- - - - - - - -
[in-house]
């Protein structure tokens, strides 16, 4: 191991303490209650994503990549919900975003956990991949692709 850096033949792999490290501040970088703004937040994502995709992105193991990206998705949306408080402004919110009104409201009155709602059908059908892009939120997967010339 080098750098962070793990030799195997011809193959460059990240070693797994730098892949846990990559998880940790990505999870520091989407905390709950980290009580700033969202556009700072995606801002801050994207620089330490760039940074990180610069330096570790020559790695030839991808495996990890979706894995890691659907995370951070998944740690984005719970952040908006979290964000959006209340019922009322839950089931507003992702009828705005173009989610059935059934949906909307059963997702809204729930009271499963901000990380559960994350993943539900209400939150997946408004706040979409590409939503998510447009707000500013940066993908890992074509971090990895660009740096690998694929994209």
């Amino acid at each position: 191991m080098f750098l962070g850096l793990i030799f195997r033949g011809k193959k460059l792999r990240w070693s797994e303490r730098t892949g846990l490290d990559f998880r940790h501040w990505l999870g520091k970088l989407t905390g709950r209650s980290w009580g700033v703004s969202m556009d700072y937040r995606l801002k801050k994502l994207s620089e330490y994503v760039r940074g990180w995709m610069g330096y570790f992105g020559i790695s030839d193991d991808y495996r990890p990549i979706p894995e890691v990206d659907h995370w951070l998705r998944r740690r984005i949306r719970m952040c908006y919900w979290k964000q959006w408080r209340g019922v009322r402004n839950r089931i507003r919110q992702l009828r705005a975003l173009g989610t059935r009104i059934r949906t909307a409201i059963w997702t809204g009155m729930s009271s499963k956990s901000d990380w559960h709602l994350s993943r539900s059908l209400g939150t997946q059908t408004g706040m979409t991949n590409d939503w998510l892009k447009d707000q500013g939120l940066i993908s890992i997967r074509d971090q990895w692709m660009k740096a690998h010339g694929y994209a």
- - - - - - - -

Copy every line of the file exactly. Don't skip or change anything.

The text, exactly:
[in-house]
């Protein structure tokens, strides 16, 4: 191991303490209650994503990549919900975003956990991949692709 850096033949792999490290501040970088703004937040994502995709992105193991990206998705949306408080402004919110009104409201009155709602059908059908892009939120997967010339 080098750098962070793990030799195997011809193959460059990240070693797994730098892949846990990559998880940790990505999870520091989407905390709950980290009580700033969202556009700072995606801002801050994207620089330490760039940074990180610069330096570790020559790695030839991808495996990890979706894995890691659907995370951070998944740690984005719970952040908006979290964000959006209340019922009322839950089931507003992702009828705005173009989610059935059934949906909307059963997702809204729930009271499963901000990380559960994350993943539900209400939150997946408004706040979409590409939503998510447009707000500013940066993908890992074509971090990895660009740096690998694929994209």
């Amino acid at each position: 191991m080098f750098l962070g850096l793990i030799f195997r033949g011809k193959k460059l792999r990240w070693s797994e303490r730098t892949g846990l490290d990559f998880r940790h501040w990505l999870g520091k970088l989407t905390g709950r209650s980290w009580g700033v703004s969202m556009d700072y937040r995606l801002k801050k994502l994207s620089e330490y994503v760039r940074g990180w995709m610069g330096y570790f992105g020559i790695s030839d193991d991808y495996r990890p990549i979706p894995e890691v990206d659907h995370w951070l998705r998944r740690r984005i949306r719970m952040c908006y919900w979290k964000q959006w408080r209340g019922v009322r402004n839950r089931i507003r919110q992702l009828r705005a975003l173009g989610t059935r009104i059934r949906t909307a409201i059963w997702t809204g009155m729930s009271s499963k956990s901000d990380w559960h709602l994350s993943r539900s059908l209400g939150t997946q059908t408004g706040m979409t991949n590409d939503w998510l892009k447009d707000q500013g939120l940066i993908s890992i997967r074509d971090q990895w692709m660009k740096a690998h010339g694929y994209a």